Evan Frazier, CFA, CAIA
Senior Research Analyst
Short-term interest rates have increased dramatically since the fourth quarter of 2021 amid inflationary pressures and concerns surrounding reduced global market liquidity. The 2-year Treasury yield ended February at 1.33%, up from 0.56% at the end of November 2021, and has continued to rise throughout the first few days of March. The yield on the 10-year Treasury has also ticked up in recent months, albeit at a much slower pace than that of the 2-year instrument. As a result, the spread between the 2- and 10-year Treasury yields has contracted significantly since the beginning of the year and currently sits at approximately 23 basis points, its lowest level since March 2020. Current yield curve dynamics could be exacerbated by the Federal Reserve, which, after holding short-term rates near zero for the last two years, is set to begin a hiking cycle later this month. Increases in the federal funds rate, though likely modest (25–50 basis points per increase), could number as high as seven in 2022 and result in additional yield curve flattening.
The relationships between Treasury yields of different maturities are important considerations for investors and traditionally serve as key indicators of macroeconomic trends. Typically, longer-dated debt instruments have higher yields than short-term bonds due to increased risk and liquidity premiums, resulting in relatively wide spreads and an upward-sloping term structure of interest rates, an indication of solid growth expectations and overall economic health. An inverted yield curve, marked by short-term yields that are higher than long-term yields, is commonly considered a bear signal, as it implies that the nearer term is riskier than the longer term. Each instance of a 2/10 inversion dating back to the 1990s has been followed by a recession in the United States within the next two years.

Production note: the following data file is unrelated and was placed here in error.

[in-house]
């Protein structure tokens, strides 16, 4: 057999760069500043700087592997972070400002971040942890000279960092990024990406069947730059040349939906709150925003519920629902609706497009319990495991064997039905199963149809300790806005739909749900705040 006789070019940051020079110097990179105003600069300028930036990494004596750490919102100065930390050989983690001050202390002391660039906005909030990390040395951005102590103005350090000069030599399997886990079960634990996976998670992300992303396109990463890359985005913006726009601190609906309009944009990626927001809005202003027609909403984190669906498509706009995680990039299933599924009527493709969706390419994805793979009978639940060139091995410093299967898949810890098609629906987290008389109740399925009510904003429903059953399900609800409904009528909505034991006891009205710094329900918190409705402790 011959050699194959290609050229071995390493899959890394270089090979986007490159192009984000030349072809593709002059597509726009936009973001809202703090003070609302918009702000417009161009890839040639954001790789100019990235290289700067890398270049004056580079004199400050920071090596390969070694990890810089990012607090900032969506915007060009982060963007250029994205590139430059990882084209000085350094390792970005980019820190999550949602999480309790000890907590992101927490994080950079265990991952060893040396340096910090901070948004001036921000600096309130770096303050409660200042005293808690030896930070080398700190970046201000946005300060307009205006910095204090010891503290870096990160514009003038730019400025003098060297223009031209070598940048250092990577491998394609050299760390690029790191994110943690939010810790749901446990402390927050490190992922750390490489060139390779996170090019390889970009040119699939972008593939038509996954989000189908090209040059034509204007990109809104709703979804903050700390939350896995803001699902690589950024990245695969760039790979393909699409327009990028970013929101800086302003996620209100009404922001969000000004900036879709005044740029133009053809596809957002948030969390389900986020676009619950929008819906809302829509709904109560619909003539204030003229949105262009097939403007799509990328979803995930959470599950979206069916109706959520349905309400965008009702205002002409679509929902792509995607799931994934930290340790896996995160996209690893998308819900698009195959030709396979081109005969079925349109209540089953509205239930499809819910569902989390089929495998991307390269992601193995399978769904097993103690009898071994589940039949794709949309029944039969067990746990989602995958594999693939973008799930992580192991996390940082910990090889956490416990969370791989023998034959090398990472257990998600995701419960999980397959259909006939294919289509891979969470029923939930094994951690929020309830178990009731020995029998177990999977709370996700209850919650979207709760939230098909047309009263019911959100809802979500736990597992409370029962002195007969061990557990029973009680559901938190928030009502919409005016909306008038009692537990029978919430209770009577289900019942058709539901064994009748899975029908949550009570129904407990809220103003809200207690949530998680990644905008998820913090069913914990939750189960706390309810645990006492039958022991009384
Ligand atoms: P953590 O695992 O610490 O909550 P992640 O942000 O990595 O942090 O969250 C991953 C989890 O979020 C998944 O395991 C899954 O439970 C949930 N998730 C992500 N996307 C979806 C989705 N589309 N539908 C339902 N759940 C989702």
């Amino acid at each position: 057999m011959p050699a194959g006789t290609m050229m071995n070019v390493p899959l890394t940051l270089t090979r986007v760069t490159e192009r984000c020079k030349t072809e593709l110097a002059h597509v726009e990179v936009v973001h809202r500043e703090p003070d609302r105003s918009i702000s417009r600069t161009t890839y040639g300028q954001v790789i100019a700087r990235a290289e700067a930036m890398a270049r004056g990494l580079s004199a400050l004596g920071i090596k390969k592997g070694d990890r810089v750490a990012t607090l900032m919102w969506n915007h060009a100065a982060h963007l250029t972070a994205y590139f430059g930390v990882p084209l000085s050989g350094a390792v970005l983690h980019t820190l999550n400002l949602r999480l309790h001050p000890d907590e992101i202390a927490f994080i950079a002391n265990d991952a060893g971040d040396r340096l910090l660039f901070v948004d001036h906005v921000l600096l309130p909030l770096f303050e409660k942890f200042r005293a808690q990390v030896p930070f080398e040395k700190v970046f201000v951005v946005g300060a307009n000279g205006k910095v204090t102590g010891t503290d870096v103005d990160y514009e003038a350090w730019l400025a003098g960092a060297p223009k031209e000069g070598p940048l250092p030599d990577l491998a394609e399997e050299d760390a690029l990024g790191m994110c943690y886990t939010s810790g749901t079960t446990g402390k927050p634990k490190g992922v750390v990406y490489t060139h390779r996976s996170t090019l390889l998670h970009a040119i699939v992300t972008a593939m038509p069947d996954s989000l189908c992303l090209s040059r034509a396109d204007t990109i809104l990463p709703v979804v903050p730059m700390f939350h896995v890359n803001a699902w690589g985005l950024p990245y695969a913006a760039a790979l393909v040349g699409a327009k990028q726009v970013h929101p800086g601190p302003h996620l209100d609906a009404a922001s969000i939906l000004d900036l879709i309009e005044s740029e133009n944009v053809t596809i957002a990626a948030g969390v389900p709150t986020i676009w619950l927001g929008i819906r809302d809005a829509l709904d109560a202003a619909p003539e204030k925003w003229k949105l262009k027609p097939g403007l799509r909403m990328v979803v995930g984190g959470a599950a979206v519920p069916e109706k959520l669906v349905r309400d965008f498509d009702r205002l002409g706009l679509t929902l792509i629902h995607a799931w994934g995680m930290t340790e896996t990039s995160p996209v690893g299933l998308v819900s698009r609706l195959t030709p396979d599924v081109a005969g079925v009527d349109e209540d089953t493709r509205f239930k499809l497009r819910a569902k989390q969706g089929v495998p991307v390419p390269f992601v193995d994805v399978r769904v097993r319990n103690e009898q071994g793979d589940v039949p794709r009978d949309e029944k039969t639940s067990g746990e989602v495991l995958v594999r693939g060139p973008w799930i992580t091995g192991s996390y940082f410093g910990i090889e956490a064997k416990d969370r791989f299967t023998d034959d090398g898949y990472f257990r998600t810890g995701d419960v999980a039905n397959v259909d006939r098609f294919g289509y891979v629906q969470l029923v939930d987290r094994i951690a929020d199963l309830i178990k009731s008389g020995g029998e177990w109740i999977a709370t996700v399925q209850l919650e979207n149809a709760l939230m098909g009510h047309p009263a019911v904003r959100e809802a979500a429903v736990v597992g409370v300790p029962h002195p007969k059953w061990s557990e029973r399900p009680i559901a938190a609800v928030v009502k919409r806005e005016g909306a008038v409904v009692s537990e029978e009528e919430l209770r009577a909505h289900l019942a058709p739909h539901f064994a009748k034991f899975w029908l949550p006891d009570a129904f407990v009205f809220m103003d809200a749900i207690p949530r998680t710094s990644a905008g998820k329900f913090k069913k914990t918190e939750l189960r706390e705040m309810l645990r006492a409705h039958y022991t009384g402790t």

It is important to note that a narrowing 2/10 spread does not necessarily portend an economic downturn, as most economists expect positive economic growth in 2022 and beyond given solid corporate fundamentals and strong consumer balance sheets. Still, recent sell-offs in equity markets, elevated inflation, and supply shortages stemming from the conflict in Eastern Europe are causes for concern, especially when viewed in tandem with narrowing Treasury spreads. Marquette will continue to monitor the term structure of interest rates, as well as other leading macroeconomic indicators, and advise clients accordingly.
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